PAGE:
About Visit Natives
Support tourism that benefits indigenous peoples
In general most tourism doesn't benefit indigenous people. Our economic aim is focused on supporting local indigenous families and communities.
Sustainable and fair tourism allows them to enjoy greater economic benefits instead of moving to towns and cities to search for more financial opportunities.
Promote sustainable travel
Our mission is to make tourism sustainable. Climate change brings new challenges especially for the indigenous peoples who live from nature.
The indigenous peoples have an ethical relationship with nature; a respect for the environment that also has a spiritual side that we all can learn something from it. We reconnect travelers with nature.
Indigenous tourism provides opportunities to promote greater cultural understanding while enhancing indigenous peoples' capacity and economy. All our tours and expeditions are designed and run by the indigenous people themselves.
Our indigenous hosts warmly welcome travelers as their guests, not as tourists. The hospitality is extended to all: family members, neighbors, friends, and unknown visitors. Indigenous people take hospitality very seriously and it makes your stay authentic, memorable, and unique.
Welcome to observe and participate in everyday life, including feasts, rituals, and ceremonies. With us, you can create memories and friendships that last for a lifetime.
Trips that matter
Lands inhabited by the indigenous peoples contain 80 percent of the earth’s biodiversity. Most of our tours take place in locations that are included in UNESCO's World Heritage List.
These breathtaking natural wonders are the ancestral lands of indigenous people like Maasai, Hadzabe and Sami reindeer herders. Sustainable indigenous tourism is a way to support the survival of unique cultures, traditional knowledge, and indigenous people's rights to their native and ancestral lands.
We can minimize our travel's environmental impacts and maximize benefits for local people. On all our tours, you stay with indigenous hosts in their homes, villages, and homesteads. You sleep in a tent or a cabin, and you eat local food that is prepared by your indigenous hosts from local ingredients. We either filter drinking water or use big plastic canisters that can be recycled. We don't leave any trash behind us.
Our experiences take place in remote locations where there is no electricity, no roads, or no wi-fi connection. You can completely slow down and enjoy the surrounding nature with a low impact on the environment.
We are comm
Visit Natives protects the rights of the indigenous peoples. We work in close consultation with WINTA (World Indigenous Tourism Alliance) and all our work follows the Indigenous Tourism Engagement Framework for protecting the rights of Indigenous peoples through tourism.
The framework is based on the United Nation's Declaration on the Rights of Indigenous Peoples 2007, the Larrakia Declaration 2012, and benchmarked against other important international guidelines on the rights of Indigenous peoples.
How we share profits
Ethical guidance for our travellers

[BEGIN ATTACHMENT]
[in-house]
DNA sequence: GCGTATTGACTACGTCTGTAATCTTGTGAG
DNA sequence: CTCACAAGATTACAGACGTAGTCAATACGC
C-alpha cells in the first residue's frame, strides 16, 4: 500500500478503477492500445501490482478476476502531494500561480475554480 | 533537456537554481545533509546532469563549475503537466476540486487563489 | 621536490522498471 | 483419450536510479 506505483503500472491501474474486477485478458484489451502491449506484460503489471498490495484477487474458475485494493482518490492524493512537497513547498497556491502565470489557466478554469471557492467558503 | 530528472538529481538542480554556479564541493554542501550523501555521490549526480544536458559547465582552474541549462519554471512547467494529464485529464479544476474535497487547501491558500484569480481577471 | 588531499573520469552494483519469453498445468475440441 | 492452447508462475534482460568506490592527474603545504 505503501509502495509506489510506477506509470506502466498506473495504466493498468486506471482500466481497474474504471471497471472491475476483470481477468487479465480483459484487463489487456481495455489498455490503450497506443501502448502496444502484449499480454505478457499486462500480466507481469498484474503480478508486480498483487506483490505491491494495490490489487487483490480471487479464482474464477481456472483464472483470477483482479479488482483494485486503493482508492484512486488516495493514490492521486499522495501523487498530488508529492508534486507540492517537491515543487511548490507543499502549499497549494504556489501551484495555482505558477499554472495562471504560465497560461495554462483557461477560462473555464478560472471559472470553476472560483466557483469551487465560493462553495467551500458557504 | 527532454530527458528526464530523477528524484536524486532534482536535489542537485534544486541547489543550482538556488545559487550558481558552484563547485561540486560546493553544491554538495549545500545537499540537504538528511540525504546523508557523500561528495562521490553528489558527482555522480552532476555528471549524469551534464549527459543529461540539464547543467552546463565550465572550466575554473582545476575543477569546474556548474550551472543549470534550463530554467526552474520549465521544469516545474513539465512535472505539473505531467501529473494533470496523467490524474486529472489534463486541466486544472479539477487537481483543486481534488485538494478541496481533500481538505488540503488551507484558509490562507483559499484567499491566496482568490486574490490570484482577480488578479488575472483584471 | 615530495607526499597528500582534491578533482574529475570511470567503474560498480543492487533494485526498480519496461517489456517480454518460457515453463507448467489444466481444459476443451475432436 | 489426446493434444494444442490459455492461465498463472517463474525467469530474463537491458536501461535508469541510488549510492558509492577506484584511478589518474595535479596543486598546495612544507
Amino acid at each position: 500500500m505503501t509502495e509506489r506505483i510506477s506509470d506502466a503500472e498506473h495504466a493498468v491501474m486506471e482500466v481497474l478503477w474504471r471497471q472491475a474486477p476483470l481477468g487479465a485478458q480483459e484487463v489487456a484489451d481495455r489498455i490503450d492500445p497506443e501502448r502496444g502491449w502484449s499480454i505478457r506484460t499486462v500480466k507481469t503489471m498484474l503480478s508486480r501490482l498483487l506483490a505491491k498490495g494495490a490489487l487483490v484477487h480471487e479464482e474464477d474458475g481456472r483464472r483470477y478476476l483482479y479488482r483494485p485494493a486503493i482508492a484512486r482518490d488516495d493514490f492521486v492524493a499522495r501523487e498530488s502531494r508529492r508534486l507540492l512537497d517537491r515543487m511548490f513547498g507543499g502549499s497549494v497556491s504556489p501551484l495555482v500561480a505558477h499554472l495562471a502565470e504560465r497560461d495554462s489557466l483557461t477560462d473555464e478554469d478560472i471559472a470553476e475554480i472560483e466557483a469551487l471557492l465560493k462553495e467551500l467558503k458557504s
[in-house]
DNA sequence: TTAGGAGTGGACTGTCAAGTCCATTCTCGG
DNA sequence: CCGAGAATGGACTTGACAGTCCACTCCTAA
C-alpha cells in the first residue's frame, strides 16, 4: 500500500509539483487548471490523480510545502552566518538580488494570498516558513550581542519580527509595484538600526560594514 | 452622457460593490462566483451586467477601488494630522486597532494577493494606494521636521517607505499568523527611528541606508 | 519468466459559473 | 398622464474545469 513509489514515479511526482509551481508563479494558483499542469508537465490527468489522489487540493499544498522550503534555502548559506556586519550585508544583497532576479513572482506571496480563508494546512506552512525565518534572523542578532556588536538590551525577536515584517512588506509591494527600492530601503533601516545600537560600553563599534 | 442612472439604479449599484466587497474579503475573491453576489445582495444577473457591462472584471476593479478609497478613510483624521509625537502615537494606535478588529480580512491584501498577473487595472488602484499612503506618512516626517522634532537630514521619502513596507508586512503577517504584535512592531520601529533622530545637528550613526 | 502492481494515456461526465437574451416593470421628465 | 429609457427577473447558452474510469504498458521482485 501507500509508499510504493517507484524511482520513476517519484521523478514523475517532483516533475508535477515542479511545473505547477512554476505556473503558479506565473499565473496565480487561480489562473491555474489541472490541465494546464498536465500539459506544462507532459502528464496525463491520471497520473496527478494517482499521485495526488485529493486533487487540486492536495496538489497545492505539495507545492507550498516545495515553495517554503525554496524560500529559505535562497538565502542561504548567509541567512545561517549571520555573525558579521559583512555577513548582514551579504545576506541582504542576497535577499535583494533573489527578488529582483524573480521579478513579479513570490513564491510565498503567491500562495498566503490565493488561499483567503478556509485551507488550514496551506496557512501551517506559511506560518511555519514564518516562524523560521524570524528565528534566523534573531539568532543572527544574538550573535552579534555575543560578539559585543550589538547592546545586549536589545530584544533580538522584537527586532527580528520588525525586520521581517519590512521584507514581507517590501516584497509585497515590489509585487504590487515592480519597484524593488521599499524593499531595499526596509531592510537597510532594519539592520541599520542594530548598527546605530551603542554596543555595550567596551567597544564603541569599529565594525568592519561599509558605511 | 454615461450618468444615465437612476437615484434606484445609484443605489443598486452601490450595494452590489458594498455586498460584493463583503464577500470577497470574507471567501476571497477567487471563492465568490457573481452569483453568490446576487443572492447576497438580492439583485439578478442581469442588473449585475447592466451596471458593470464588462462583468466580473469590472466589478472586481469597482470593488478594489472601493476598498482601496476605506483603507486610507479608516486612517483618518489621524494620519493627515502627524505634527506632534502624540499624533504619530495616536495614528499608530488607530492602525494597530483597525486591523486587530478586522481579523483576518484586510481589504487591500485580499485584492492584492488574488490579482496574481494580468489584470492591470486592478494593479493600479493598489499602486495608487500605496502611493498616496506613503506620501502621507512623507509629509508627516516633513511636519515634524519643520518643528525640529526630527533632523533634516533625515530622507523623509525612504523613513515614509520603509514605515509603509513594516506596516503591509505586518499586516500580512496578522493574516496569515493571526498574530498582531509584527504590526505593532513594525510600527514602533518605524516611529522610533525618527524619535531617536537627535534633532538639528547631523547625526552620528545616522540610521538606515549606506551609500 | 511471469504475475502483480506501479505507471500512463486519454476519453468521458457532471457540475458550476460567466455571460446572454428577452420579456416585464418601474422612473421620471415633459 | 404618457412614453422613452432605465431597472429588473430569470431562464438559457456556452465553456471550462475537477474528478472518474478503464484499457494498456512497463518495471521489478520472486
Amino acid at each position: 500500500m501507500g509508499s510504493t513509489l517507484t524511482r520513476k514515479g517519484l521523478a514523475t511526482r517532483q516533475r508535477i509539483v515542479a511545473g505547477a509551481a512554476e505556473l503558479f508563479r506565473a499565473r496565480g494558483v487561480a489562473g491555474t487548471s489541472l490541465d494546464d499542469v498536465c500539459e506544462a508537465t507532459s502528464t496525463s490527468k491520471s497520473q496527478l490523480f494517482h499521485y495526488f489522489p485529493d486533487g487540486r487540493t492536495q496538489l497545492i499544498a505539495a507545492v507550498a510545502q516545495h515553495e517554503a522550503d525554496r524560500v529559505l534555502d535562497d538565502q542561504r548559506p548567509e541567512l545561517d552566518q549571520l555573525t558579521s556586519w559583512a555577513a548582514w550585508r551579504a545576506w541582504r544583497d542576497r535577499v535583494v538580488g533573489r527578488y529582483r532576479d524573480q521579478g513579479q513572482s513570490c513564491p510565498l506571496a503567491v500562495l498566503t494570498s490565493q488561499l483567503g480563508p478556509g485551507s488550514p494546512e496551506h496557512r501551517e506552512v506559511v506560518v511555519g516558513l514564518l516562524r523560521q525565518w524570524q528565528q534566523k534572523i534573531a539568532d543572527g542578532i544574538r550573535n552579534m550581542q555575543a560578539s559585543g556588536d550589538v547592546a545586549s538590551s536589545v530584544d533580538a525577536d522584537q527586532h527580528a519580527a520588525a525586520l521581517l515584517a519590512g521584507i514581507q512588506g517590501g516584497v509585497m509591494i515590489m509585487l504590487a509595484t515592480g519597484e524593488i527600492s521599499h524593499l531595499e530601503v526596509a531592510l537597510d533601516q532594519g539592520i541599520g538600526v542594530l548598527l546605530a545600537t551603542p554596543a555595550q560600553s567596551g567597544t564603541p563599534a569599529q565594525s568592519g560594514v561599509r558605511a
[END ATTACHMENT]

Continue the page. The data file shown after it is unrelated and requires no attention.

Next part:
We need to ensure all our travelers behave respectfully towards indigenous peoples. Any false stereotypes the visitor may harbor should not be reinforced. Together with Native Immersion, we have created a code of ethics that our travelers need to follow.
Our traveler kit is an educational and preparatory service before and after a trip that includes written materials and voluntary online sessions. It guides our travelers about the ethics of travel photography.
Besides learning Dos and Don'ts, you can prepare yourself better for the experience and learn basic greetings in the indigenous language of your hosts.
A traveler kit
My name is Anniina. The story of the Visit Natives started in Africa, in a very hot and dry savannah many years ago while I was a student at the Helsinki University in Finland. I studied African Studies and Anthropology, and before graduating, I wanted to learn more about the Maasai pastoralists' culture and their language. The famous tribe in East Africa.
I traveled to Tanzania, and I lived for nine months with the Maasai while conducting my fieldwork for the Thesis. I observed and participated in Maasai's daily life, fetched water, participated in feasts, and drank cow's blood straight from the vein. Just to name some highlights. That was one of my best experience ever that changed my life.
Ever since I have missed similar experiences when I travel.Something more special, where one could have a chance to live with the native people and learn from the culture and the nature around them as many indigenous people live in such a beautiful balance with nature. I felt I have to go back as their culture and way of life is fascinating and unique. Moreover, I missed my Maasai family and friends, who treated me like their daughter and one of them.
Years went by, and I tried to figure out what I want to do in my life. With the passion for traveling, encountering indigenous cultures and sustainability, I created my dream job, Visit Natives, which enables to do good while traveling and support indigenous cultures like the Maasai.
Let's travel together for good!